Revising the Merger Guidelines: Second Request Screens and the Agencies Empirical Approach to Competitive Effects

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Gregory Leonard, Lawrence Wu, Dec 16, 2009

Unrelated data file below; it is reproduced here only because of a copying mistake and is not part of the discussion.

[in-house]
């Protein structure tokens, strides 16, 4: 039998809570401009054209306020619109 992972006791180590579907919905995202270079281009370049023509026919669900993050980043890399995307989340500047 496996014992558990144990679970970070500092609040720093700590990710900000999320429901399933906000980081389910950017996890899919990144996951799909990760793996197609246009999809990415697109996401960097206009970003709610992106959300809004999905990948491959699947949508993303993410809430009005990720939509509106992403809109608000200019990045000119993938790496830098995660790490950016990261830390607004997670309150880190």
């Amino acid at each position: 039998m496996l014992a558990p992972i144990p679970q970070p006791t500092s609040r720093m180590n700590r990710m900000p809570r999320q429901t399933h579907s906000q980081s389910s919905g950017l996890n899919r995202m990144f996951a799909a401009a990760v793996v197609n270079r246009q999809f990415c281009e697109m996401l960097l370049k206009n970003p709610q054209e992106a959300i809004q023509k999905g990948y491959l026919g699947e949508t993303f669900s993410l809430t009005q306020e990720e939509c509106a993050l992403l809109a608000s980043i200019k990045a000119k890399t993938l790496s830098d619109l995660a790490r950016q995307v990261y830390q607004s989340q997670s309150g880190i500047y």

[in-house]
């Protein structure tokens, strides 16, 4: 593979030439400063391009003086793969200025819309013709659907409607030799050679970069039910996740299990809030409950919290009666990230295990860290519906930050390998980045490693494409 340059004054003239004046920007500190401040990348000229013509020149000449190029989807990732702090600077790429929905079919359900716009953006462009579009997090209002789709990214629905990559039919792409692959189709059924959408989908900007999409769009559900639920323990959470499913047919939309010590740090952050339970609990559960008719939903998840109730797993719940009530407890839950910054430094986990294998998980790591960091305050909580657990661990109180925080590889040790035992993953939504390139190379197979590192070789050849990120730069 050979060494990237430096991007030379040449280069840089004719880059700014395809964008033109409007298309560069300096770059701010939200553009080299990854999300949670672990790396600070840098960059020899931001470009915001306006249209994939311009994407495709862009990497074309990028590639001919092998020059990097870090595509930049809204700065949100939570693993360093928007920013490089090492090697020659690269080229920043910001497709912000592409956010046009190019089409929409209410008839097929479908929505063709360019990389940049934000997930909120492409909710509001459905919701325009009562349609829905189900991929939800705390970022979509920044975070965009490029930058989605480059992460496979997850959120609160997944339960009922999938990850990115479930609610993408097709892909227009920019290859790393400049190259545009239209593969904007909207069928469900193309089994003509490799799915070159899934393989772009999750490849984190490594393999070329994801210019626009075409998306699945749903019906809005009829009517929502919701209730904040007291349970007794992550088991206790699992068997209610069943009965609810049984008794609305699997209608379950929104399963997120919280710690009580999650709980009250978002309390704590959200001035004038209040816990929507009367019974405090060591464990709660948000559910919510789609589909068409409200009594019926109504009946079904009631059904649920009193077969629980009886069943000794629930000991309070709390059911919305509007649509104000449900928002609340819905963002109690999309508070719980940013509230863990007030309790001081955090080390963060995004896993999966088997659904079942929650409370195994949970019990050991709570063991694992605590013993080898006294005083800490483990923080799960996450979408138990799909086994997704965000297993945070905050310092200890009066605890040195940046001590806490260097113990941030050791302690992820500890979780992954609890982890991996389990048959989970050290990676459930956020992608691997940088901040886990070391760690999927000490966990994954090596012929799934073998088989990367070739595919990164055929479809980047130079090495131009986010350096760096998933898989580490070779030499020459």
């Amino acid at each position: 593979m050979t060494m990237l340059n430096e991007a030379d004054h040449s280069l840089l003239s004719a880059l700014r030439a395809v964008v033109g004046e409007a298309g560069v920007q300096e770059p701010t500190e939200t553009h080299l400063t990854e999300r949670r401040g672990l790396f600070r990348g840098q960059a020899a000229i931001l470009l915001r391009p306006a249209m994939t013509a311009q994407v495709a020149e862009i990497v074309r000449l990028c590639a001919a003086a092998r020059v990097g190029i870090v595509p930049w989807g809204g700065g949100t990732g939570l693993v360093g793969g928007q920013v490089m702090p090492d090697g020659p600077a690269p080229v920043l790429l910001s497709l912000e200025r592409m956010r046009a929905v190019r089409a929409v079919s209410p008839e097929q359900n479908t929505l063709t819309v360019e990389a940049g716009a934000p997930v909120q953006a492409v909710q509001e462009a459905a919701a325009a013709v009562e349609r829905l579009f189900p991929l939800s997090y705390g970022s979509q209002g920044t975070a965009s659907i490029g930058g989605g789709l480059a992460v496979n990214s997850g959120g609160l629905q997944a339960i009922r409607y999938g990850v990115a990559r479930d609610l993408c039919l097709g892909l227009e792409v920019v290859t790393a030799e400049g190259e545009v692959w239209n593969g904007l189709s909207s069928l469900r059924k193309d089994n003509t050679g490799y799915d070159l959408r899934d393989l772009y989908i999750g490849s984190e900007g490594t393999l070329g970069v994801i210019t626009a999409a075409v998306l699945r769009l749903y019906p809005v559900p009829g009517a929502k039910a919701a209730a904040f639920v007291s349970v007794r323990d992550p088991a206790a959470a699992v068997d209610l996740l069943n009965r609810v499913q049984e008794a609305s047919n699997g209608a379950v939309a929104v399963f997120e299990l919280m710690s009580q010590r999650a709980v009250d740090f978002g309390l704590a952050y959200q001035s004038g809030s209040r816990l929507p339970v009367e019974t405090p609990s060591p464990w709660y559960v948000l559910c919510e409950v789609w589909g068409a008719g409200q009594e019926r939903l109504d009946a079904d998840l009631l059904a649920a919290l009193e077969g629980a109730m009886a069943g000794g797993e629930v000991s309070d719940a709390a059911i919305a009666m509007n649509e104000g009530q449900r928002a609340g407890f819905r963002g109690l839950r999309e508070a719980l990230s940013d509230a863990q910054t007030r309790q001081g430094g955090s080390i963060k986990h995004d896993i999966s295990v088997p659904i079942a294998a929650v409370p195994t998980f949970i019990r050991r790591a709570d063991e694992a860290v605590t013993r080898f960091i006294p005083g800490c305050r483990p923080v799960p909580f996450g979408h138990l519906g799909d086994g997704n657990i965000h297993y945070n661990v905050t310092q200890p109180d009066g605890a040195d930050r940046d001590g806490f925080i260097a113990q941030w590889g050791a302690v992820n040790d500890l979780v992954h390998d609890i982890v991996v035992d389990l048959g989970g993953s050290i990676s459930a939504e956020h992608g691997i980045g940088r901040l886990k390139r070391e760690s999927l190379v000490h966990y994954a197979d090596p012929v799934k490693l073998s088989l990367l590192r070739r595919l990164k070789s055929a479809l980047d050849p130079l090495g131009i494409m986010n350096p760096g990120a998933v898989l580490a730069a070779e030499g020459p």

Two aspects of the Merger Guidelines could benefit from a revision. First, the Merger Guidelines do not provide guidance on how the Agencies determine whether or not they will issue a Request for Additional Information and Documentary Material (i.e., a “Second Request”). Yet, for many merging parties, guidance on how the Agencies make this initial decision is critical because the receipt of a Second Request implies substantial costs, a lengthier investigation, and delays that could jeopardize the financing of the transaction itself. Thus, a revision that gives greater clarity on the types of evidence and screens that are used in this stage of the investigation will help merging parties and their counsel make more informed decisions as they contemplate the antitrust risk associated with a particular transaction. Second, the Merger Guidelines offer little guidance regarding the types of empirical evidence and analyses that the Agencies rely upon to determine the likely competitive effects of a proposed transaction. Yet Second Requests typically ask for substantial amounts of data, and, in our experience, the Agencies routinely seek to use these data to implement analyses designed to shed light on the competitive effects of the proposed transaction. Thus, a revision to the Merger Guidelines that provides guidance on the types of empirical analyses that may be undertaken by the Agencies will help the merging parties and the antitrust bar appreciate (a) why the Agencies ask for substantial amounts of data in the Second Request and (b) the variety of empirical questions that the Agencies may ask when evaluating the competitive impact of a proposed transaction. The nature of the revisions that we are proposing derives from our view that the Merger Guidelines would be more informative and useful if they reflected the actual practices of the Agencies.